Set Design Part 2: Documentary Filmmaking

This article was originally posted January 14, 2011. It has been updated slightly.


Yesterday week I wrote about the importance of set design as it relates to scripted, narrative films. But set design is also very important when shooting documentary style films (this includes corporate promotional films.) I wanr to give you three things to keep in mind when shooting documentary-style films as it relates to the set design.

Picking a Location. :In many situations your location choices may be limited. If you’re doing a documentary about the earthquake in Nepal, it’s pretty obvious where you’ll be shooting. But, if you’re shooting a corporate film where you will be interviewing key executives, you may have a number of options (e.g. their offices, conference rooms, large lobbies, etc.) If you do have an opportunity to pick a location, you want to keep in mind audio issues (e.g. traffic noise, computer humming, people working, etc.) as well as lighting issues (i.e. daylight, incandescent, and most importantly, fluorescent.)

Don’t Be Afraid to Move the Furniture.: Once you pick your location, don’t be afraid to move the furniture around if necessary. Adjust picture frames, plaques, awards, desk decor, chairs, etc., so you can get a nice looking environment that won’t be distracting. Having a busy background (lots of items with lots of different colors and/or shapes) could be distracting from the interview. The background and setting should support the kind of interview you’re going for.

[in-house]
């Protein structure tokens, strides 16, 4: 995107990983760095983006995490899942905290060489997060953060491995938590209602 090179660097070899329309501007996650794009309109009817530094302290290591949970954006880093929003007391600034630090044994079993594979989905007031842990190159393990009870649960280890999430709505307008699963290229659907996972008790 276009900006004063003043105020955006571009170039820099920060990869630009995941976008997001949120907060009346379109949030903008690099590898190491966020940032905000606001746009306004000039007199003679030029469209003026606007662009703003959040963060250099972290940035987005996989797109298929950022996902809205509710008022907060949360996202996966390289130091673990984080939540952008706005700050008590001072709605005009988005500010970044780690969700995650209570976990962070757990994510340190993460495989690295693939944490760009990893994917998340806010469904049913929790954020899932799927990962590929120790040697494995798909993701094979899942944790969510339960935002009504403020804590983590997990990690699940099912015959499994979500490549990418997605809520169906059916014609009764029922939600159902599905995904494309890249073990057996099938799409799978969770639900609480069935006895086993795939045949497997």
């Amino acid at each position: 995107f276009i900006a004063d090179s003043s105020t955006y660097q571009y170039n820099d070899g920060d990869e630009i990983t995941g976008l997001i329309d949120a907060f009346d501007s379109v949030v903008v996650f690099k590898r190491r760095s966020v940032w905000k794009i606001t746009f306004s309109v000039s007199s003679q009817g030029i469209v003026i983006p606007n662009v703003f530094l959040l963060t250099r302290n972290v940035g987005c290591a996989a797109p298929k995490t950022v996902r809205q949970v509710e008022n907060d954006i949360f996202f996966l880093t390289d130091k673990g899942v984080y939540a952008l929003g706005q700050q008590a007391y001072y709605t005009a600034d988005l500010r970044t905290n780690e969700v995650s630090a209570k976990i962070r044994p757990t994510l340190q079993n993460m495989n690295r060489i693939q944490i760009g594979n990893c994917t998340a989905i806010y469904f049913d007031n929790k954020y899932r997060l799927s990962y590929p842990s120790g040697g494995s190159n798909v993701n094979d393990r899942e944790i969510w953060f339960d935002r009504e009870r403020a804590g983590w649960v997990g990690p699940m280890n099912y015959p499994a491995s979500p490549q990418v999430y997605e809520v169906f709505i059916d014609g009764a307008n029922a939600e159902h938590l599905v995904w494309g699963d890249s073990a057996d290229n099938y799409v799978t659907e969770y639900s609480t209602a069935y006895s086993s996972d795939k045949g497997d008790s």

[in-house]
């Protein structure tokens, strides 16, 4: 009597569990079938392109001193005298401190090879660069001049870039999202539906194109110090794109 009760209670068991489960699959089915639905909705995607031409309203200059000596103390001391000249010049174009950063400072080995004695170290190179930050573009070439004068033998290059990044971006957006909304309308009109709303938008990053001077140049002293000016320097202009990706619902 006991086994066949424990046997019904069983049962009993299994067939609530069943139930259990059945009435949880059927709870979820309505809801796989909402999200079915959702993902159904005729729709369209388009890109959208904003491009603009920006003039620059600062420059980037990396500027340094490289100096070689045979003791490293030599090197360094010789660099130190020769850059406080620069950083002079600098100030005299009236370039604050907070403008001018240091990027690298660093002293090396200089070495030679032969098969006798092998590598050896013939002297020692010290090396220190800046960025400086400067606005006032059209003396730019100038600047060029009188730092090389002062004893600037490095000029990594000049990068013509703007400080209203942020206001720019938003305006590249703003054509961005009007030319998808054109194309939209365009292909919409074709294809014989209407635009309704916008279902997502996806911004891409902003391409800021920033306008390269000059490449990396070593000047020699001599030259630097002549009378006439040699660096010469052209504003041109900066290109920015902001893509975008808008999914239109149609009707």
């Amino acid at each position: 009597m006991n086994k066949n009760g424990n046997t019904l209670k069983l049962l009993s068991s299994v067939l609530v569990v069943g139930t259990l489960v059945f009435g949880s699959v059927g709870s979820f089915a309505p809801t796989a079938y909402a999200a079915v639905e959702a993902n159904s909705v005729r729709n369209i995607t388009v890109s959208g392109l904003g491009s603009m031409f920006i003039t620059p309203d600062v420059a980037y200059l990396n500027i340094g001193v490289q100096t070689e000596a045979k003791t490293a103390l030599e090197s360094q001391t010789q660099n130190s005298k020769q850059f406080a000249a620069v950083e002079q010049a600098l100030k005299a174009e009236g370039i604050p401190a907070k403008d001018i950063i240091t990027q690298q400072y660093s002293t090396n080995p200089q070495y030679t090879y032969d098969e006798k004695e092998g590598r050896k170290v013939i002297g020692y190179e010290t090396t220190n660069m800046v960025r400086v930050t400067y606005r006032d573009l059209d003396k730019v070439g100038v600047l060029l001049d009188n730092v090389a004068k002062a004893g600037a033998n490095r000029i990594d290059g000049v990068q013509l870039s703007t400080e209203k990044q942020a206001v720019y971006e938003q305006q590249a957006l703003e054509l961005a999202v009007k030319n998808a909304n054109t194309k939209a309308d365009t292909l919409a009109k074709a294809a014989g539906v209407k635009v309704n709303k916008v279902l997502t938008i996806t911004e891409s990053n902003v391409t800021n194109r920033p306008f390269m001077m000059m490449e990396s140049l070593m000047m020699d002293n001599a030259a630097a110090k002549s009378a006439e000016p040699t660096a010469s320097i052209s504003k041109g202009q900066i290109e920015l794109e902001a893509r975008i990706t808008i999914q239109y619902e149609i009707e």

Add Depth. As much as possible, add depth to your set up. Unless there’s absolutely no choice, avoid interviewing subjects up against walls or bookshelves. Doing that will leave our video looking flat and uninteresting; and besides, for all you DSLR shooters out there who LOVE that shallow depth of field, adding that third dimension will allow you to take advantage of the creamy bokeh. 🙂

Here’s a screen shot from the 40th anniversary film we shot for MidPen Housing. The awards & photos on the shelf in the background were all either moved there from other parts of his office or re-arranged if they were already there.



I know I said three tips, but I have a fourth…

Lighting as Set Design. Use lighting to your benefit when “designing” your sets. In addition to a traditional three-point lighting set up, you may also want to add some colored lights shone on a back wall to create depth or a certain mood.

The thing to remember is that whether you’re filming a narrative or a documentary, set design will contribute or detract from the final results. The more thought, effort, and creativity you can put into it, the better the overall outcome.

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